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Nevertheless, the occurrence of unexpected high sub-surface stress-induced bearing damage32 also by inclusions cannot be fully excluded as long as the exact contribution of transient running conditions is not fully understood. The exact loading of wind gearbox bearings in the field is very much based on wind field simulations, later on further reduced to quasi-static load assumptions; and moderate bearing loads are assumed at nominal conditions. Non-steady-state conditions should be kept in mind and are increasingly taken into account by the wind industry.

Potential mechanism for damage propagation:
There is a general agreement that it is not nominal wind gearbox operating conditions but rather transient, partly unknown, conditions that lead occasionally to disturbed bearing kinematics, loading and lubrication. Basically, it is assumed that high surface stress concentrations can be reached, e.g., by vibration-induced local mixed friction6, 16, 47, misalignment or other events as already mentioned.  At boundary lubricated patches at asperity level, the stress concentration of the tensile stresses can increase and open a crack under repeated cycles (areas of high stresses just below the roughness)48, 49.

As schematically shown in fig. 8, transient conditions can trigger surface cracks, possibly accelerated by tribochemical effects6, 16, 39, 40, 41, or sub-surface cracks that reach the raceway when starting at weak points such as inclusions close to the surface (< 150 µm)6.

The inclusions can be soft MnS or hard oxides that naturally exist in any bearing steel. In addition, small MnS lines at the raceway can sometimes be dissolved by the lubricant and act also as potential surface cracks6, 16 and/or environmental corrosive cracks. Examples of a shallow surface crack are shown in figs. 9 and 10, and often it requires significant effort and experience to find them at an early stage6, 7, 16.

The cracks shown in figs. 10 and 11 are generated in an automotive rolling-sliding contact at high traction and contact pressures, similar to potential wind load situations of around 3 GPa18.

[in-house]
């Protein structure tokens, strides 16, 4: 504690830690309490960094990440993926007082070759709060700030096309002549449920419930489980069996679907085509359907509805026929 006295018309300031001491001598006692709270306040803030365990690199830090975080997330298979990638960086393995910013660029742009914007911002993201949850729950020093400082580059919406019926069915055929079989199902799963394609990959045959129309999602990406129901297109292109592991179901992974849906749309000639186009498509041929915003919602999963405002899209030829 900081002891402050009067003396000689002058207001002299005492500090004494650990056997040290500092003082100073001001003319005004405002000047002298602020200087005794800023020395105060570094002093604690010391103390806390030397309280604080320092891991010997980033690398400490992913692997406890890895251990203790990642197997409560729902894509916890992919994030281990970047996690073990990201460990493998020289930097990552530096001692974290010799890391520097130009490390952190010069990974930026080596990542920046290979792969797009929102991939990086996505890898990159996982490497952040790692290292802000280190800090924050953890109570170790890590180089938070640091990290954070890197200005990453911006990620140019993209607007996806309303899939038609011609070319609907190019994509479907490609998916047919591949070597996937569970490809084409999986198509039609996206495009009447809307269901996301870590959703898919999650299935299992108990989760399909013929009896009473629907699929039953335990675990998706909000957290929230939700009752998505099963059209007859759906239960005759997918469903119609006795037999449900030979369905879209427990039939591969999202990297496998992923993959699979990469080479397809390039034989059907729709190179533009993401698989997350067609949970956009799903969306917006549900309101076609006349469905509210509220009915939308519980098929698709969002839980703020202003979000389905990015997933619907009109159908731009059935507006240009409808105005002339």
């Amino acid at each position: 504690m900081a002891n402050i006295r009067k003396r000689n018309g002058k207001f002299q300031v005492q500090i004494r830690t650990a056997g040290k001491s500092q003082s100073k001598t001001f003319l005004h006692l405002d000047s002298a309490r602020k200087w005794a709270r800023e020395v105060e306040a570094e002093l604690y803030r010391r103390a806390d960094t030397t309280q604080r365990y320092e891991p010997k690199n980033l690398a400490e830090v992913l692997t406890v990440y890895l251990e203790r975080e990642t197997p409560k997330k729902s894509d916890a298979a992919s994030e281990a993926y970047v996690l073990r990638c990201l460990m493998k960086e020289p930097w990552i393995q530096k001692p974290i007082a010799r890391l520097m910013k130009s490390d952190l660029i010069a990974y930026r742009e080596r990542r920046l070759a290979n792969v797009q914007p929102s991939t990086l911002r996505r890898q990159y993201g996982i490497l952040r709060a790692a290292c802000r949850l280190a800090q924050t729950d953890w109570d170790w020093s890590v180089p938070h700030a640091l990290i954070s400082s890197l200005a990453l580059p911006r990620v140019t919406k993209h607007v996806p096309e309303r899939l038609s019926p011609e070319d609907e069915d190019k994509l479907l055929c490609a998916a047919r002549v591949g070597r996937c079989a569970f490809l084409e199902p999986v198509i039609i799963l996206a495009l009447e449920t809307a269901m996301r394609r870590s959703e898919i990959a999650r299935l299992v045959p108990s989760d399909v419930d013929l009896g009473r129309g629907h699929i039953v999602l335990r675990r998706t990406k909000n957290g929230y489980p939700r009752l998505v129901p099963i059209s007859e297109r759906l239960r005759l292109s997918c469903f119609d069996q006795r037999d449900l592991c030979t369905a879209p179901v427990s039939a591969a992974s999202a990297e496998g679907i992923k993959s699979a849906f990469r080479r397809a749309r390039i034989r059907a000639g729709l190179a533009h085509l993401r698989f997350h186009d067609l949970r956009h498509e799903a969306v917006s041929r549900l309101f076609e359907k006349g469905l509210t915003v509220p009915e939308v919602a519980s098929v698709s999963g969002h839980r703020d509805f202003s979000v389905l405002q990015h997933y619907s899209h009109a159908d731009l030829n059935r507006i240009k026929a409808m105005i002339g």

Once the bearing raceway is locally damaged, the highly EP doped lubricant will penetrate into the crack. Depending on the crack orientation, hydraulic effects will additionally push the crack propagation46. As indicated in fig. 12, the lubricant (often aged and/or contaminated with water) will react inside the material at the fresh metallic crack flanks. In other words, a corrosion fatigue crack propagation process, CFC, is triggered.

This leads to a hydrogen induced microstructure transformation by means of hydrogen release from decomposition products of the penetrating oil (additives, contamin­ants) on the rubbing blank metal crack faces that in turn further accelerate the crack propagation6, 7, 16. This conclusion is also supported by spatially resolved determin­ations of the hydrogen content in damaged bearing rings, which confirm that hydrogen absorption occurs late in the damage process7, 16. As shown in fig. 13, a fractographic investigation in the preparative opened forced fracture face close to the inner ring crack reveals an intercrystalline microstructure that indicates mater­ial embrittlement by hydrogen, released from the ageing lubricant products6, 7, 16, 41, whereas distant from the CFC crack, a normal largely transcrystalline fracture face is seen. Further indication of such a CFC mechanism is found by EDX analysis of lubricant and additive residuals within the opened crack system6, 7, 16.

Inside the crack system, the mechanism of CFC will then transform the microstructure locally into white etching areas and lead to the typical appearance of an irregular WEC network (e.g., figs. 2, 6, 14). Thus, WEC are considered as secondary; a by-product of the CFC mechanism, as the hydrogen released and energy dissipated at the crack flanks result in a local change of the microstructure then appearing as a white etching crack decoration.